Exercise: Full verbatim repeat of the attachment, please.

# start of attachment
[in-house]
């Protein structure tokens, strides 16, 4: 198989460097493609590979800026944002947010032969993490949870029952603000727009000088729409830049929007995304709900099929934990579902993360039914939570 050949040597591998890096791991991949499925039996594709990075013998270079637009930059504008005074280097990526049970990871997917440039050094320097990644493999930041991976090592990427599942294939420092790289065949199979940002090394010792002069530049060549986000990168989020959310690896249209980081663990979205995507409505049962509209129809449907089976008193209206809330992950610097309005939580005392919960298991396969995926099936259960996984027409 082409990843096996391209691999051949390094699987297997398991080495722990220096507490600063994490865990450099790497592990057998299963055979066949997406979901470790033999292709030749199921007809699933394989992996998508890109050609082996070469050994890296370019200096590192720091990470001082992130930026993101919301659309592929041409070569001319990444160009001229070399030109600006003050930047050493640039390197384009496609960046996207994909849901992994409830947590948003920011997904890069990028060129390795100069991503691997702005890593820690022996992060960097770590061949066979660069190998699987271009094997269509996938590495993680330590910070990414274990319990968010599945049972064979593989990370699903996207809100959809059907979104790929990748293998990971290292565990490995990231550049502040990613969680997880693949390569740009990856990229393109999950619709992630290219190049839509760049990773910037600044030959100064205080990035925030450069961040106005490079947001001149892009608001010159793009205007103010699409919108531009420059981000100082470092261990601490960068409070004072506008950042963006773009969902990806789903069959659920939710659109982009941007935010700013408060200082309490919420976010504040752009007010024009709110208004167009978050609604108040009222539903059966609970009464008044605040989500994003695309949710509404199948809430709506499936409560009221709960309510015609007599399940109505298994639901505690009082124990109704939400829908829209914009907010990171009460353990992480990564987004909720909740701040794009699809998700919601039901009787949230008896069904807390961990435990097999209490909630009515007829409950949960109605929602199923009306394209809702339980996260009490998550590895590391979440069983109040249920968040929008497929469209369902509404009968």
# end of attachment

[in-house]
């Protein structure tokens, strides 16, 4: 198989460097493609590979800026944002947010032969993490949870029952603000727009000088729409830049929007995304709900099929934990579902993360039914939570 050949040597591998890096791991991949499925039996594709990075013998270079637009930059504008005074280097990526049970990871997917440039050094320097990644493999930041991976090592990427599942294939420092790289065949199979940002090394010792002069530049060549986000990168989020959310690896249209980081663990979205995507409505049962509209129809449907089976008193209206809330992950610097309005939580005392919960298991396969995926099936259960996984027409 082409990843096996391209691999051949390094699987297997398991080495722990220096507490600063994490865990450099790497592990057998299963055979066949997406979901470790033999292709030749199921007809699933394989992996998508890109050609082996070469050994890296370019200096590192720091990470001082992130930026993101919301659309592929041409070569001319990444160009001229070399030109600006003050930047050493640039390197384009496609960046996207994909849901992994409830947590948003920011997904890069990028060129390795100069991503691997702005890593820690022996992060960097770590061949066979660069190998699987271009094997269509996938590495993680330590910070990414274990319990968010599945049972064979593989990370699903996207809100959809059907979104790929990748293998990971290292565990490995990231550049502040990613969680997880693949390569740009990856990229393109999950619709992630290219190049839509760049990773910037600044030959100064205080990035925030450069961040106005490079947001001149892009608001010159793009205007103010699409919108531009420059981000100082470092261990601490960068409070004072506008950042963006773009969902990806789903069959659920939710659109982009941007935010700013408060200082309490919420976010504040752009007010024009709110208004167009978050609604108040009222539903059966609970009464008044605040989500994003695309949710509404199948809430709506499936409560009221709960309510015609007599399940109505298994639901505690009082124990109704939400829908829209914009907010990171009460353990992480990564987004909720909740701040794009699809998700919601039901009787949230008896069904807390961990435990097999209490909630009515007829409950949960109605929602199923009306394209809702339980996260009490998550590895590391979440069983109040249920968040929008497929469209369902509404009968």